All systems go
Even though you may only feel light flutters within your belly, your baby is becoming active and moving around more. Internally, your baby’s major body systems are becoming established by the time you’re 17 weeks pregnant. Vitamin D still forms a crucial part of your pregnancy diet to support your baby’s bone development.
Your baby's development at 17 weeks
Major developments and increased movement in week 17 of pregnancy
Now weighing roughly 150g (just over 5oz) and measuring around 13cm from crown to rump, your baby’s body is growing bigger and becoming more in proportion with their head.
Their hair, eyebrows and eyelashes are growing longer, and they can also open and close their mouth and move their eyes, which are still shut. Although your baby is also putting on a bit of weight, they still don’t have much fat but their special fat-storing ‘adipose tissue’ is beginning to form.
Internally, your baby’s major body systems are becoming established. By the 17th week of pregnancy, their heart may be beating around 140–150 bpm – much faster than the average resting adult, whose bpm ranges from 60–100. Their respiratory system is developing too, and their chest will rise and fall as they start practising how to breathe.
The future benefits of vitamin D for your baby
Vitamin D forms an important part of a healthy pregnancy diet. It regulates the levels of calcium and phosphate in your body and supports the growth and development of your baby’s bones. Vitamin D is especially important for normal bone development, as a deficiency can cause your baby’s bones to soften, which can lead to rickets, in extreme cases. Furthermore,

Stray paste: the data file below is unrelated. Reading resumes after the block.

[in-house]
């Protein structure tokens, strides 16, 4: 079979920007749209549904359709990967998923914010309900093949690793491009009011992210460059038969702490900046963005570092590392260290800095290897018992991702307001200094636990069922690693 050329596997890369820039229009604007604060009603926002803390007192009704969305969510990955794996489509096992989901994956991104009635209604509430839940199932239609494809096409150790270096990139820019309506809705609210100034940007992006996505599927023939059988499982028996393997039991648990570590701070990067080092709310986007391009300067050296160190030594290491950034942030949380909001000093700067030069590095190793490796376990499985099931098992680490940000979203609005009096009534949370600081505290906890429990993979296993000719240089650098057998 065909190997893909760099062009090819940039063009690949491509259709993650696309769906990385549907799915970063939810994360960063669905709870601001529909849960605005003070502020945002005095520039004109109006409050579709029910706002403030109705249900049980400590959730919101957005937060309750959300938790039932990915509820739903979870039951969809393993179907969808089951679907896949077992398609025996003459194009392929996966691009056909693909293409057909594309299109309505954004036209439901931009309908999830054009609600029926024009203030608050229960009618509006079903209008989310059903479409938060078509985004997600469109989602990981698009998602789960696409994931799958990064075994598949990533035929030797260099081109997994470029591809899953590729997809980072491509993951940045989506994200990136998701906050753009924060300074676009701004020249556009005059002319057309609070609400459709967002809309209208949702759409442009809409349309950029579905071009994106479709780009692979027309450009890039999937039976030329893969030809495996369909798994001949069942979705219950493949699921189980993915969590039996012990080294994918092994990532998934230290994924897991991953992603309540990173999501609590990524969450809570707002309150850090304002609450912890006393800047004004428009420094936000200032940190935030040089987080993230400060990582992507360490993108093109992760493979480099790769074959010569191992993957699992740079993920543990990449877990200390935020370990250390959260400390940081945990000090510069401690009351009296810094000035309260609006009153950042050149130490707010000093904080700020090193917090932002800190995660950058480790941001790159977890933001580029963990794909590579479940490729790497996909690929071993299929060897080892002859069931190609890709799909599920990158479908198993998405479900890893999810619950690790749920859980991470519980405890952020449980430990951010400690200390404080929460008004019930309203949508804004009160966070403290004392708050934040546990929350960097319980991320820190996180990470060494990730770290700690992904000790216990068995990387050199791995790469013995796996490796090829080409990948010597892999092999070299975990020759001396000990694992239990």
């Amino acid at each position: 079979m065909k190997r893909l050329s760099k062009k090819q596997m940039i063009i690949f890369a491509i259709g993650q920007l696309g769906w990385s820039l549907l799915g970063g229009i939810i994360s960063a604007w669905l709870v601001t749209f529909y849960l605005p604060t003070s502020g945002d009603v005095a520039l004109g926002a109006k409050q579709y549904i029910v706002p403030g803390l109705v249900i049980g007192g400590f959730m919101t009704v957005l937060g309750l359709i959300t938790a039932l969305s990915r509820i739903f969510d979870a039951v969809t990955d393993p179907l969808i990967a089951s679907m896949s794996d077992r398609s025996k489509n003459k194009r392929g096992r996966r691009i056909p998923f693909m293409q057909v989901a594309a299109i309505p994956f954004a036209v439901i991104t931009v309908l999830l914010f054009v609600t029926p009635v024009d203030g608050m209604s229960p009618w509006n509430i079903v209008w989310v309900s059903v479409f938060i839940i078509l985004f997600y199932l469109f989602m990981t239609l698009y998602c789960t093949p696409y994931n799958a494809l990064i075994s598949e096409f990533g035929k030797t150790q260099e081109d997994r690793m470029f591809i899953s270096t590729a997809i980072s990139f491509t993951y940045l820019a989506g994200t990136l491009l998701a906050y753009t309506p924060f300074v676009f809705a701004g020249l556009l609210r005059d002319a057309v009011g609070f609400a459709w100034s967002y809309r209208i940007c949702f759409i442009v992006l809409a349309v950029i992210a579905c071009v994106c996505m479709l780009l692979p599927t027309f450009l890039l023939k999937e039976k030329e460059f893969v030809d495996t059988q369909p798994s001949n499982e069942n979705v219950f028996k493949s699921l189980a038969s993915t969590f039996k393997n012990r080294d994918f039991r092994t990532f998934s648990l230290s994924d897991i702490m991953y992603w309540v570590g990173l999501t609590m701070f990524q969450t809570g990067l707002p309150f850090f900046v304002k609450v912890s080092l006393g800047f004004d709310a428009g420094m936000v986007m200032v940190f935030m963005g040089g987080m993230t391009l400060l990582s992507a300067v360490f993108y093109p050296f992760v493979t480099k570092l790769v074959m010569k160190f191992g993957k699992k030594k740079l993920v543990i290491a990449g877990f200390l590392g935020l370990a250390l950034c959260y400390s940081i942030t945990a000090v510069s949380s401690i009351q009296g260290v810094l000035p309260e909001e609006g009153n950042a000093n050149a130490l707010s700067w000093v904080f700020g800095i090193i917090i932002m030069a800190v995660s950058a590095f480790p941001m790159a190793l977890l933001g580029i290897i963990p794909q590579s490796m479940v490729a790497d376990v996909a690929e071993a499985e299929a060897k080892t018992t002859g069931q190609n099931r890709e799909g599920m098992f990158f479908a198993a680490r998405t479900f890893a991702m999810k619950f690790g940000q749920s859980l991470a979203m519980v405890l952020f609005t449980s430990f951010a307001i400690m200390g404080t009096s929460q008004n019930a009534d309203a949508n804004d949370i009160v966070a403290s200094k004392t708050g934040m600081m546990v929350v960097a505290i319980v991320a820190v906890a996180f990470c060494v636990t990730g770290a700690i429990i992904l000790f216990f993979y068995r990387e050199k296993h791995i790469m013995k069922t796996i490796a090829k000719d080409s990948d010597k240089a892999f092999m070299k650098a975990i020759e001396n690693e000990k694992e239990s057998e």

The most efficient way to get vitamin D is through exposure to the UVB rays in sunlight. However, in Ireland we only get around 6 months of effective sunlight each year during the summer. This means that getting enough vitamin D through skin exposure to sun alone may not be enough to support your baby during pregnancy.
You can increase your vitamin D intake by making sure you eat certain foods, but the best way to make sure you’re getting enough is to take it as a supplement. It’s recommended that you get 10 micrograms of vitamin D each day during pregnancy.
Make sure your pregnancy supplement includes vitamin D and if not, buy a separate one.
You can also add some of the following vitamin D-rich foods to your shopping list:
- Oily fish, including herring, mackerel, sardines, salmon or trout: it’s recommended that you limit your intake to two portions per week due to the toxins they may contain
- Eggs – the yolk contains the vitamin D
- Fortified foods – some brands of milk,
margarines, low-fat spreads and some breakfast cereals have added vitamin D
Questions about feeding and nutrition?
Our midwives, nutritionists and feeding advisors are always on hand to talk about feeding your baby. So if you have a question, just get in touch.